Out & Equal is a national, non-profit organization headquartered in San Francisco that champions safe and equitable workplaces for LGBT people. In addition to holding its annual workplace summit, the organization has a “Building Bridges” program offering LGBT diversity training for all workplace settings.

For more information, go online to OutAndEqual.org.

This article appeared in the Dallas Voice print edition November 25, 2011.

—  Michael Stephens

PwC’s LGBT employees coming to Dallas for summit

Out Professional Employee Network to discuss best practices and personal branding at two-day summit in Dallas

Arruda.William

William Arruda

DAVID TAFFET  |  Staff Writer
taffet@dallasvoice.com

Human Rights Campaign sponsor PricewaterhouseCoopers is holding a two-day diversity summit for members of its LGBT resource group at the Joule Hotel in Downtown Dallas beginning Friday, Nov. 11, in conjunction with Black Tie Dinner set for Saturday night.

The company is headquartered in London, with offices worldwide, including Dallas.

Mark Niehaus, partner chair for the National GLBT Partner Advisory Board, explained that the resource group holds “periodic gatherings of our GLBT members from throughout the country,” and that this year, “We decided to connect it to a national event” (the Black Tie Dinner).

Jennifer Allyn, a managing director in the PwC office of diversity, said that normally a business meeting wouldn’t be held into Saturday. But, she said, the Black Tie Dinner was a good reason for people to stay through the weekend. She said the meeting will include people who are out, visible and successful.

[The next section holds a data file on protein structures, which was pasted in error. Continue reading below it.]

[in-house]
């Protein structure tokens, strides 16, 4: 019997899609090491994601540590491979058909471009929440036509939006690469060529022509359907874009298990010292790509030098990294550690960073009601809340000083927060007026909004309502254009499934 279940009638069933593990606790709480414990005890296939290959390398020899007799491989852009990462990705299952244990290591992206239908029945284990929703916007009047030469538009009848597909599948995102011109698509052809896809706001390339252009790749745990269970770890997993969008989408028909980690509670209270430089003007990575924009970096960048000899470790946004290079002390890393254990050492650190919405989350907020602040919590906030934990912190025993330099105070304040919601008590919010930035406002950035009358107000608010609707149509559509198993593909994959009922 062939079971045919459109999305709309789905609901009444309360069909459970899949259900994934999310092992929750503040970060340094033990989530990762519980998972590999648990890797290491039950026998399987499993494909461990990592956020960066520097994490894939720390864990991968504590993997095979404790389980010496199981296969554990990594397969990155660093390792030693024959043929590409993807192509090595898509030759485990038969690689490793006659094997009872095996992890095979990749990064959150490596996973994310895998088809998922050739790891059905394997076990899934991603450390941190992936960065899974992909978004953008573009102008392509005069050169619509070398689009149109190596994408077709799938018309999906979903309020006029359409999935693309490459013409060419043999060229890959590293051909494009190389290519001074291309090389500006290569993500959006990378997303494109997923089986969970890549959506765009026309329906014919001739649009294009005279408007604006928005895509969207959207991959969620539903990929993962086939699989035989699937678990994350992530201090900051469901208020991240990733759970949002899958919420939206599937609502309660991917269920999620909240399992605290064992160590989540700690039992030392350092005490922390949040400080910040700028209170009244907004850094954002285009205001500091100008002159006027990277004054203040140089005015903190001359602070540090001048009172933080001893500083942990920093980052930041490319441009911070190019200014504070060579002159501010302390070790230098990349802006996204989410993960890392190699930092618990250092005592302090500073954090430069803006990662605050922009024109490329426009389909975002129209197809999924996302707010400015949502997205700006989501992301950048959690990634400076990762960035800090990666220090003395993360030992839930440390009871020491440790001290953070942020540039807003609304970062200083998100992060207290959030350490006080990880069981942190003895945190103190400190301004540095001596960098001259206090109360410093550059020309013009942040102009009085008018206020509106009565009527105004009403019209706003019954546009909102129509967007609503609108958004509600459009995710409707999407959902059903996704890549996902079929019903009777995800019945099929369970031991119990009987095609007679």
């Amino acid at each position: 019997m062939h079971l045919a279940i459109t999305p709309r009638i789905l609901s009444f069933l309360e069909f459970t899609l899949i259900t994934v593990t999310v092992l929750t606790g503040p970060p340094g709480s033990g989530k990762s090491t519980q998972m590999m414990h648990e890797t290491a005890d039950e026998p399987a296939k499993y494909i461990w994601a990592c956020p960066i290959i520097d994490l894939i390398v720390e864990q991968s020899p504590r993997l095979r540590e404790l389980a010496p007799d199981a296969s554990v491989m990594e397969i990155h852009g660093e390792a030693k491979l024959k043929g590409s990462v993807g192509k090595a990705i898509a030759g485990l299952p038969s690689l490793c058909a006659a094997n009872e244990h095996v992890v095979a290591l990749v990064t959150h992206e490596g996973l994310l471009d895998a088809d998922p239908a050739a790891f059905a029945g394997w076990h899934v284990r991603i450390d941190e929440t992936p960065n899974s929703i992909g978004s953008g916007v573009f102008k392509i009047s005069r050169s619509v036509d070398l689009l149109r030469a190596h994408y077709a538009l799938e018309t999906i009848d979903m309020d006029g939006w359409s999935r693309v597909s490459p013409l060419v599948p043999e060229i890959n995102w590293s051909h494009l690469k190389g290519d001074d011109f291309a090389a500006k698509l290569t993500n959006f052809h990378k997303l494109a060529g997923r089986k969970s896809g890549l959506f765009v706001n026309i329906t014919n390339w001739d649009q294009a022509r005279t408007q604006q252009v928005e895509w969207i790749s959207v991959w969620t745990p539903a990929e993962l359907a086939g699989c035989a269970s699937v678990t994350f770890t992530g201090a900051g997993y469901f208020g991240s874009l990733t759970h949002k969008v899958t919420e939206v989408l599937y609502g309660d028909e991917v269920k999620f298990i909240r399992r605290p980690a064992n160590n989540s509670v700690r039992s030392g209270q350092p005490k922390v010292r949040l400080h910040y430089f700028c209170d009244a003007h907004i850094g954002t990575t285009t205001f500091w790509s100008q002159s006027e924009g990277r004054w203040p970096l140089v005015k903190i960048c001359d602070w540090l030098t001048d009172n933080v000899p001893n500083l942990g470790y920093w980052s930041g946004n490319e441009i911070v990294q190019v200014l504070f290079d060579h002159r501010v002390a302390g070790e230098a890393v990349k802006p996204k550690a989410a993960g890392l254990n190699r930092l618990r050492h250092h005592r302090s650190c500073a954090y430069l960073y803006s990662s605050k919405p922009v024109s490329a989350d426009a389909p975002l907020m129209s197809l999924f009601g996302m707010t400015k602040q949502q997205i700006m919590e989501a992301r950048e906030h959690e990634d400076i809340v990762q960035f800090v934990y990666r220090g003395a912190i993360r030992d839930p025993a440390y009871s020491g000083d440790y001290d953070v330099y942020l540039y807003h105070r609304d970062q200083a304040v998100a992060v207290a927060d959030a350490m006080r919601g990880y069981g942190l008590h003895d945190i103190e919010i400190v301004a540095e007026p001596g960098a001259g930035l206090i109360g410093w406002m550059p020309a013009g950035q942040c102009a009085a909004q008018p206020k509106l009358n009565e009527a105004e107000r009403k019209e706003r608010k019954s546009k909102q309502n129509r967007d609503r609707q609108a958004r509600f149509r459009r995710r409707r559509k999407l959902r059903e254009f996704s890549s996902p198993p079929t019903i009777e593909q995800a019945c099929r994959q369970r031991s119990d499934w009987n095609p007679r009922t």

“The group includes some of our highest-performing GLBT professionals,” she said.

Also among the speakers is personal branding expert William Arruda.

He begins the event on Friday morning by discussing how diversity can be what differentiates a person and how to use that to accelerate a career path.

“How do you put yourself out there?” Allyn said, explaining what Arruda will discuss. “Are you being thoughtful about your reputation?”

She said Arruda will discuss managing one’s reputation to succeed at the highest levels.

When he worked for KPMG, Arruda was closeted and spent about 20 percent of his time covering up who he was, she explained. But at PwC, it’s important to be out at work, especially in jobs dealing with clients and building trust.